“Waking up scared some nights, still dreaming about them violent times,” Carey confesses on the emotionally driven, “Side Effects.” Produced by Scott Storch, the electronic R&B track serves as an abrupt departure from E=MC²’s otherwise care-free vibes. In the autobiographical number featuring Young Jeezy, Carey opens up for an intense four minutes and 22 seconds about her tumultuous relationship with ex-husband Tommy Mottola, who she divorced 10 years prior to this album’s release.
It’s impossible not to bounce when you hear “Migrate” flowing through your speakers. Enhanced with auto-tune, Carey boasts about “clinking glasses” and “sippin’ Grigio, slow,” with the likes of T-Pain on the hip-hop party anthem. But, more importantly, the track showcases the diva’s ability to virtually pull off any sound.
If Carey’s “We Belong Together” and “Don’t Forget About Us” had a baby, it would sound a lot like, “I Stay in Love,” the fourth and final single from E=MC². “Dying inside ‘cause I can’t stand it/Make or break up/Can’t take this madness,” Carey broods over the keyboard-driven ballad, before gradually unleashing those signature runs and ad-libs on one of the album’s most heartfelt tracks.
Carey is known for pouring her life experiences into her music. On “Bye Bye,” the singer expresses the struggles of losing her father with deeply personal and specific lyrics, such as “And you never got to see me back at No. 1,” which references the success of The Emancipation of Mimi. The second single released from E=MC², “Bye Bye” only peaked at No. 19 in the U.S., but the song cracked the top 10 in New Zealand due to its universal message.
On “Cruise Control,” Carey trades in her pop and R&B roots for reggae, a genre she surprisingly never explored until E=MC². The track shows off less of Carey’s vocals and more of the megastar’s playful side, especially when she imitates a Jamaican accent as she croons, “‘Cause he’s the flyest ting when he be cruisin’ on me avenue.” Accompanied by Damian Marley, “Cruise Control” is refreshing and easily serves as one of the album’s most joyous moments.
Drenched in 1970s soul, “I’m That Chick” is littered with Instagram-worthy captions. Borrowing from Michael Jackson’s “Off the Wall,” Carey compares herself to Tupac, Biggie, ice cream, the lottery and a blunt. “Take this seriously/Like Pac, all eyes on me,” she sings before commanding, “Take me for a ride.” Despite not being released as a single, “I’m That Chick” serves as a fun prelude to a wild night out with the girls and a reminder of her reign.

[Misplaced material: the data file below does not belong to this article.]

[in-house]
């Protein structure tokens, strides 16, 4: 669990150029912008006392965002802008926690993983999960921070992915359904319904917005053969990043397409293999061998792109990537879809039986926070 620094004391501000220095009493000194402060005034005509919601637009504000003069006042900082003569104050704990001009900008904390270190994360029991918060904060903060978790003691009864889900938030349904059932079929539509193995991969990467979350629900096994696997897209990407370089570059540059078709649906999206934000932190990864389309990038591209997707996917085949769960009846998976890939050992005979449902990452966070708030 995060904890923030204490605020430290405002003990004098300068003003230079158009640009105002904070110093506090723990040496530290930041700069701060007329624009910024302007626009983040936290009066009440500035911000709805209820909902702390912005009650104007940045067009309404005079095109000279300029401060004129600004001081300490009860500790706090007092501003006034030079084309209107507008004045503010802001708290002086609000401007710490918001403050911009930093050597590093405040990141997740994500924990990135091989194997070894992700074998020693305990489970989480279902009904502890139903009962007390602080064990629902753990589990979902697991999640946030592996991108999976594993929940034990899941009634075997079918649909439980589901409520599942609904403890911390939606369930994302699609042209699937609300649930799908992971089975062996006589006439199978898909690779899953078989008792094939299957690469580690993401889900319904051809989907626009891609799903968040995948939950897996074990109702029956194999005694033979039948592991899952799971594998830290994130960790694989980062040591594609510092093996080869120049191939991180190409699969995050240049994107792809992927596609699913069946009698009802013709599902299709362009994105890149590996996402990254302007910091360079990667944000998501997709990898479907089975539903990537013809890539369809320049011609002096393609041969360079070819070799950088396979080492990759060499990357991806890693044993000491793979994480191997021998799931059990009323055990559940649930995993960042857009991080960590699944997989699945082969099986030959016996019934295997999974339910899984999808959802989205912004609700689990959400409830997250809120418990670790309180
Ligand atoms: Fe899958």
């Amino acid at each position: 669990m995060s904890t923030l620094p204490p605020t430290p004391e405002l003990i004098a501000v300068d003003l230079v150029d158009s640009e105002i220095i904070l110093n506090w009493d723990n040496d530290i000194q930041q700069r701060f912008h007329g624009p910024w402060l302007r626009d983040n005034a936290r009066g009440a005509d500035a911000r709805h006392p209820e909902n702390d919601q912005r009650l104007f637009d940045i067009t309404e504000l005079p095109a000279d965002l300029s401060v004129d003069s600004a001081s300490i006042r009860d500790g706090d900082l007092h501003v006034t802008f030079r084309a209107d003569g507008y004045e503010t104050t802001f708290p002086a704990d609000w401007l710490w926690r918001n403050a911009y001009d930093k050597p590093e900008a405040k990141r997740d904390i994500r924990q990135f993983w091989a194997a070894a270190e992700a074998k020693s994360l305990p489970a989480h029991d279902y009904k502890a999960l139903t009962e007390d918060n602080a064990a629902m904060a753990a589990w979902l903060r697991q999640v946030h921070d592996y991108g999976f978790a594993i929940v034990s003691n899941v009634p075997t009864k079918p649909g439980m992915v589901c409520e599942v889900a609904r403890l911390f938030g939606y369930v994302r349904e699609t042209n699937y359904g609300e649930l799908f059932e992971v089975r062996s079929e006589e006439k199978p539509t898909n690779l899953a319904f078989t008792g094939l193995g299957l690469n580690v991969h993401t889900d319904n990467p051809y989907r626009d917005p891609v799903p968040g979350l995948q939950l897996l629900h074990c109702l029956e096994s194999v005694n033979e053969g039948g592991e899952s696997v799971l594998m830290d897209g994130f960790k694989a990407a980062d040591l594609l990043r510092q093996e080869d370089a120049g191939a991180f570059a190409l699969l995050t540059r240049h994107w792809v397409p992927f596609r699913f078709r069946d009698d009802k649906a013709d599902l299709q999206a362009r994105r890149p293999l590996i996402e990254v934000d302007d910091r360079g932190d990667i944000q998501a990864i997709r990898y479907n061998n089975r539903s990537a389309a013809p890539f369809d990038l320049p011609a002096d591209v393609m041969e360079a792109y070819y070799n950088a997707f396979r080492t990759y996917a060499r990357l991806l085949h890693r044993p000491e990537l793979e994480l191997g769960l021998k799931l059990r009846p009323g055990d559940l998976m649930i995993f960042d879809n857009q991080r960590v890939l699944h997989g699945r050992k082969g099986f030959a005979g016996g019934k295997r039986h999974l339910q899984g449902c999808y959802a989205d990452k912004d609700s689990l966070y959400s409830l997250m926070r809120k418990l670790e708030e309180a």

Professing her need for rekindling a flame with an ex-lover, “O.O.C.” (an acronym for “Out of Control”) is an anthem for all the hopeless romantics out there who just can’t seem to move on past their love hangover. Co-written by Swizz Beatz, Da Brat and Carey herself, “O.O.C.” is among the handful of uptempo records on the album, and it’s clear that Mimi was having fun. In the second verse, she masters Italian, Spanish and French over borrowed orchestral elements from The Salsoul Orchestra’s 1976 song, “It’s Good for The Soul,” making it one of the album’s most addictive tracks.
Die-hard fans often praise “For the Record” as a standout track on E=MC² for the simple fact that the singer-songwriter references some of her biggest hits during the song’s bridge i.e. “For the record, it’s obvious that we just can’t let go of us, honey.” But the track is haunting and stirring at its core.
“Touch My Body” came at a perfect time in Carey’s career because there was nothing left to prove. The pop princess revealed a different side with overtly sexual lyrics and hilarious pop culture (YouTube and The Wendy Williams Show) references sprinkled throughout the radio-friendly song. The chorus is sugary sweet and the verses are hypnotic, illustrating Carey’s gift for melody. “Touch My Body” turned out to be a risk worth taking– it skyrocketed to the No. 1 spot on the Billboard Hot 100, making Mariah the solo artist with the most chart-toppers in the U.S.
You can’t really go wrong with a DeBarge (“Stay with Me”) sample. “I’ll Be Lovin’ U Long Time” is one of those songs that instantly puts the listener in a good mood. The song’s hook is infectious, making it a highlight on E=MC². It’s an overlooked gem on the platinum selling album, but it demonstrates Mariah’s ability to create a timeless R&B tune.
“I Wish You Well” reigns supreme on E=MC² due to Carey’s stripped-down performance. Backed by only a piano, the gospel-influenced ballad is reminiscent of Carey’s earlier work, specifically “Vanishing” from the singer’s debut, eponymous album. Not nearly as glamorous as some of the other album’s tracks, “I Wish You Well” is a salute to Carey’s artistry in the purest form. Laced with biblical verses, Carey preaches forgiveness and saves the vocal gymnastics and her whistle register for the song’s climax. Though “I Wish You Well” serves as the final track on E=MC², it is in many ways the cornerstone of the album and a triumphant moment in Mariah’s musical and personal journey.
Princess Gabbara is a multimedia journalist and storyteller. She’s a former reporter for the Lansing State Journal, part of the USA TODAY Network, who has written for outlets like EBONY magazine, Jetmag.com, Essence.com, Sesi, Greatist, XOJane and Bustle. Follow her on Twitter @PrincessGabbara.